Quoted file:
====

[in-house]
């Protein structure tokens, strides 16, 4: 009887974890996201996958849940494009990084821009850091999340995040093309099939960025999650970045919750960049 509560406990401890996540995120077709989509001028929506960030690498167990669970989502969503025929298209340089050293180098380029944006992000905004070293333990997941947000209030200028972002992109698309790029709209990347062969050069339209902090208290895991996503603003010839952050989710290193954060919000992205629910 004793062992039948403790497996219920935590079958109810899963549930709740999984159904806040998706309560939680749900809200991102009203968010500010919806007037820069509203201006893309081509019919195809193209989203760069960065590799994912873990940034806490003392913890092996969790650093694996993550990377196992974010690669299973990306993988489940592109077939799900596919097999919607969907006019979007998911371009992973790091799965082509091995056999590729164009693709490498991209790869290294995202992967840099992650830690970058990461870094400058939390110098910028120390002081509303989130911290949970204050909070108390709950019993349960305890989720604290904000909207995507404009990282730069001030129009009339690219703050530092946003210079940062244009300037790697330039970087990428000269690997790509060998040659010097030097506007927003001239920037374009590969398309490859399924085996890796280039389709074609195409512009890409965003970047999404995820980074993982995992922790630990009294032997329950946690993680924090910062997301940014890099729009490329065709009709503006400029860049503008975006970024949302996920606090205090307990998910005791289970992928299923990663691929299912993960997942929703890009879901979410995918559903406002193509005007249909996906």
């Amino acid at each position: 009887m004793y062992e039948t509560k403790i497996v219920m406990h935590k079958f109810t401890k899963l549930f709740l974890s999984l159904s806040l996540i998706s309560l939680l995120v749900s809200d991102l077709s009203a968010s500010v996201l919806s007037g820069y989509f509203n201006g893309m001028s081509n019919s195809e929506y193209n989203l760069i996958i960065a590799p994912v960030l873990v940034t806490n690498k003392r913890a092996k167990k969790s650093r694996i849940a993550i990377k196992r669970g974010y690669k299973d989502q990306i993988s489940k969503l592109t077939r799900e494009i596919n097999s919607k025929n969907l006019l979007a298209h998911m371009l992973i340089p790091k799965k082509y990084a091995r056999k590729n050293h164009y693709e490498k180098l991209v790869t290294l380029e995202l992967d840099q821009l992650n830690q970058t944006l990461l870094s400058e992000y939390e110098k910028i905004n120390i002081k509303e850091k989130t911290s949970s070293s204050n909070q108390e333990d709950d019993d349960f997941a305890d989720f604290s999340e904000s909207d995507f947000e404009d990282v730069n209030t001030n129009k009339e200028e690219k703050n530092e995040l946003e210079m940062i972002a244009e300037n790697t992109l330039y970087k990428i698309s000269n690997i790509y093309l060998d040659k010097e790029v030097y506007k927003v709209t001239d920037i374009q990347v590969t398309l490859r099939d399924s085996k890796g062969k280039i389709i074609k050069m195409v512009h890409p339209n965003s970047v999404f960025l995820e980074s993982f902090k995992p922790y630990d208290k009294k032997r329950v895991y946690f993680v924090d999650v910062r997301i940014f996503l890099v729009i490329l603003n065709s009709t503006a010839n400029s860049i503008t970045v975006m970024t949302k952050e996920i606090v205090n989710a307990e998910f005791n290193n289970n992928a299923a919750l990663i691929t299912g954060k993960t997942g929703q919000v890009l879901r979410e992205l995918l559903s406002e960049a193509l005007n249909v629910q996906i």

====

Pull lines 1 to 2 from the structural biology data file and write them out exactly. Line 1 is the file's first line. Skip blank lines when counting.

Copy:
[in-house]
């Protein structure tokens, strides 16, 4: 009887974890996201996958849940494009990084821009850091999340995040093309099939960025999650970045919750960049 509560406990401890996540995120077709989509001028929506960030690498167990669970989502969503025929298209340089050293180098380029944006992000905004070293333990997941947000209030200028972002992109698309790029709209990347062969050069339209902090208290895991996503603003010839952050989710290193954060919000992205629910 004793062992039948403790497996219920935590079958109810899963549930709740999984159904806040998706309560939680749900809200991102009203968010500010919806007037820069509203201006893309081509019919195809193209989203760069960065590799994912873990940034806490003392913890092996969790650093694996993550990377196992974010690669299973990306993988489940592109077939799900596919097999919607969907006019979007998911371009992973790091799965082509091995056999590729164009693709490498991209790869290294995202992967840099992650830690970058990461870094400058939390110098910028120390002081509303989130911290949970204050909070108390709950019993349960305890989720604290904000909207995507404009990282730069001030129009009339690219703050530092946003210079940062244009300037790697330039970087990428000269690997790509060998040659010097030097506007927003001239920037374009590969398309490859399924085996890796280039389709074609195409512009890409965003970047999404995820980074993982995992922790630990009294032997329950946690993680924090910062997301940014890099729009490329065709009709503006400029860049503008975006970024949302996920606090205090307990998910005791289970992928299923990663691929299912993960997942929703890009879901979410995918559903406002193509005007249909996906």